“To be a peacemaker …speak kindly to each other at all times. No name-calling, no threats, no ultimatums, no personal judgments.”
We in the resistance even fight amongst ourselves like this! That’s the other reason I’m writing to you. Because I want to say I’m sorry. I want to give you a virtual hug, to tell you I love you. Because I want us to get back together. We all want the same things. We may disagree on tactics or strategy, but we know where we want to go.
“Unless we can transform our anger into love and compassion, we won’t see the change we all desperately seek.”
So please, stay riled up! We need you. We absolutely must resist this administration and its clear momentum toward white nationalism, sexism, racism, fundamentalism — even fascism. We don’t have a choice. It’s who we are, thank goodness.
But we need to do it in a way that will help us win. And we have to be able to respect ourselves when it’s over.
“Either we are the people we say we are, or we are not. And if we are to be the people we say we are, that we want to be, then that requires we not resort to the behavior we despise.”
Together, we can write another story. But we need to bring the folks we love along with us.
All of them.
So please do, resist! But don’t forget to love while you’re at it.
RESIST! By all means. But not literally; not by any means. Not by scorn and contempt and derision.
To quote a beloved friend and mentor,
“Resist In Love. The ‘Resist’ part refers to a lot of fellow-travelers and the majority of Americans who are very concerned about the new president. The ‘Love’ part is the way we proceed in resistance.”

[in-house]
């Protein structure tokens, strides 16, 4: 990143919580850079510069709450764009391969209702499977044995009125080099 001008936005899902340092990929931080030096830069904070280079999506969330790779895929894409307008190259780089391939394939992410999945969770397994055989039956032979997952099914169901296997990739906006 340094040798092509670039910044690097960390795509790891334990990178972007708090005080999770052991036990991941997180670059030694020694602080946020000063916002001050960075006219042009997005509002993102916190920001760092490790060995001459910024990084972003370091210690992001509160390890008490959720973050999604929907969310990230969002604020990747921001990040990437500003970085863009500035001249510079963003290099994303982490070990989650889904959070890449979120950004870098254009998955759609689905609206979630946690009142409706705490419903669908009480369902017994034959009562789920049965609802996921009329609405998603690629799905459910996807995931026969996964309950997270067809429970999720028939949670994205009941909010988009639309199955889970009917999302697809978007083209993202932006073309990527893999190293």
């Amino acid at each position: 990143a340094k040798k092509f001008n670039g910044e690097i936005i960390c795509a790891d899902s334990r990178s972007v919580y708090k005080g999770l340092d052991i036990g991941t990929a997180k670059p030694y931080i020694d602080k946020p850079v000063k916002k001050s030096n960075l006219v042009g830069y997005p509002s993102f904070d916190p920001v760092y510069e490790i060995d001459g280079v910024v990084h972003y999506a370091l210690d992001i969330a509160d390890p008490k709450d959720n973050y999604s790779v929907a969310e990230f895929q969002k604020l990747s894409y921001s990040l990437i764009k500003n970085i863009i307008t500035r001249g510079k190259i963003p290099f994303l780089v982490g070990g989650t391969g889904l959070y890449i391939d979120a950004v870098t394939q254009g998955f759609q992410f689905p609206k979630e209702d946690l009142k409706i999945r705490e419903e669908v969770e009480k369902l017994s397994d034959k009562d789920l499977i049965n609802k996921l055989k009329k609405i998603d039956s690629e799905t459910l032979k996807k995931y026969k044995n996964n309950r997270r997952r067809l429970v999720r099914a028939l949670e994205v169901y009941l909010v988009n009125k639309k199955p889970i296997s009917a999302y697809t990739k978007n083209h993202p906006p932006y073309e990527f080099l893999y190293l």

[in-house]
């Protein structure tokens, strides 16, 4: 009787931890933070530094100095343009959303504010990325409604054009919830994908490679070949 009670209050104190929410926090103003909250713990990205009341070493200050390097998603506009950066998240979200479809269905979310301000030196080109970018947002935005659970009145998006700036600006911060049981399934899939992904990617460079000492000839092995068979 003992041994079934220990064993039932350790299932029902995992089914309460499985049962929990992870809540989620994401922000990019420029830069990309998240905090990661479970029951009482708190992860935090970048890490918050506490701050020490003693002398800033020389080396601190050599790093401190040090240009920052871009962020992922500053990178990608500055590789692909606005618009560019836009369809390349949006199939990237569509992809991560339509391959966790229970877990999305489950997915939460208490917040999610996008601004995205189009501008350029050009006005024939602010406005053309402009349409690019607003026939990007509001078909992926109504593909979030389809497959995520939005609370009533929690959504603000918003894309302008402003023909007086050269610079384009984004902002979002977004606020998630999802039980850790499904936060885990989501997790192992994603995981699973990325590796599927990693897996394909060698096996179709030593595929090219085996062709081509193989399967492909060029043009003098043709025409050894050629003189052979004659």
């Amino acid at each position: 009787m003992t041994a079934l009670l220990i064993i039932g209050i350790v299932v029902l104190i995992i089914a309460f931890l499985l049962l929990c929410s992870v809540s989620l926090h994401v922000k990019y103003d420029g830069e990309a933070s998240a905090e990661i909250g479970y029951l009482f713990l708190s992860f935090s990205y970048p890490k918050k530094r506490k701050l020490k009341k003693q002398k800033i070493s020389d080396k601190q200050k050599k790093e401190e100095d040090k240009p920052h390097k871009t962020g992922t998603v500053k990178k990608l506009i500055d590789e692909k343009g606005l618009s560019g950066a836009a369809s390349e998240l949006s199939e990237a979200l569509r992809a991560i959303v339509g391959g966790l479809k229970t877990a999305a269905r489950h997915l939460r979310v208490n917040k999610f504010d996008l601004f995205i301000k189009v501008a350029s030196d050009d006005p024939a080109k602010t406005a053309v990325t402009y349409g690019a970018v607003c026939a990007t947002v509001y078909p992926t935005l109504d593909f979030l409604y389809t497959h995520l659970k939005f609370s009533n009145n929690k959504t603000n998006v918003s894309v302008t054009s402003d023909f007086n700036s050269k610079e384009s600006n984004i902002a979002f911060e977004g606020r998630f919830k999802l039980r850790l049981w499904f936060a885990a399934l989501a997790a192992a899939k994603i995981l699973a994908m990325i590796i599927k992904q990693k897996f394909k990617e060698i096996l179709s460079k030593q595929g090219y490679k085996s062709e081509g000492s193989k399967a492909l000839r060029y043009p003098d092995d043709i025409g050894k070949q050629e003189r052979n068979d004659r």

It might not be the only way we can win.
But it’s the only way worth winning.
Update: As I had hoped, this letter has sparked a robust conversation within my circle of friends, and I’d like to thank each of them for reading and engaging. I’m humbled by the passion and wisdom they’ve brought to this discussion, and based on their input, I’d like to clarify my position a bit further:
I see now that the words “resist in love” are not at all self-explanatory, and that I should have been more explicit about what these words mean to me. To be clear, when I ask my friends to resist in love,
1. I’m asking for resistance grounded in a love for the humanity in each of us, even the oppressors. As Jeff Blake says, a love in the manner of Jesus, Dr. King, and Ghandi.
2. I’m not precluding a strong or defiant resistance; I consider that “tough love.”
3. I’m not even proscribing a violent resistance; self-defense does not presume a lack of love for the instigator.
4. I understand that those with less privilege will find it harder to do this.
5. I hope and trust that my friends will forgive me for asking this, despite my own privilege.
6. I do not presume to tell anyone what to do or what they need to do.
7. I do not convey any expectations that folks will do what I’ve asked.
8. I absolutely respect everyone’s right to do otherwise.
9. I understand that some will see this as presumptuous, and I’m willing to take heat for that.
Friends, thanks for being patient with me and with each other, for helping me to clarify my thoughts on this important issue.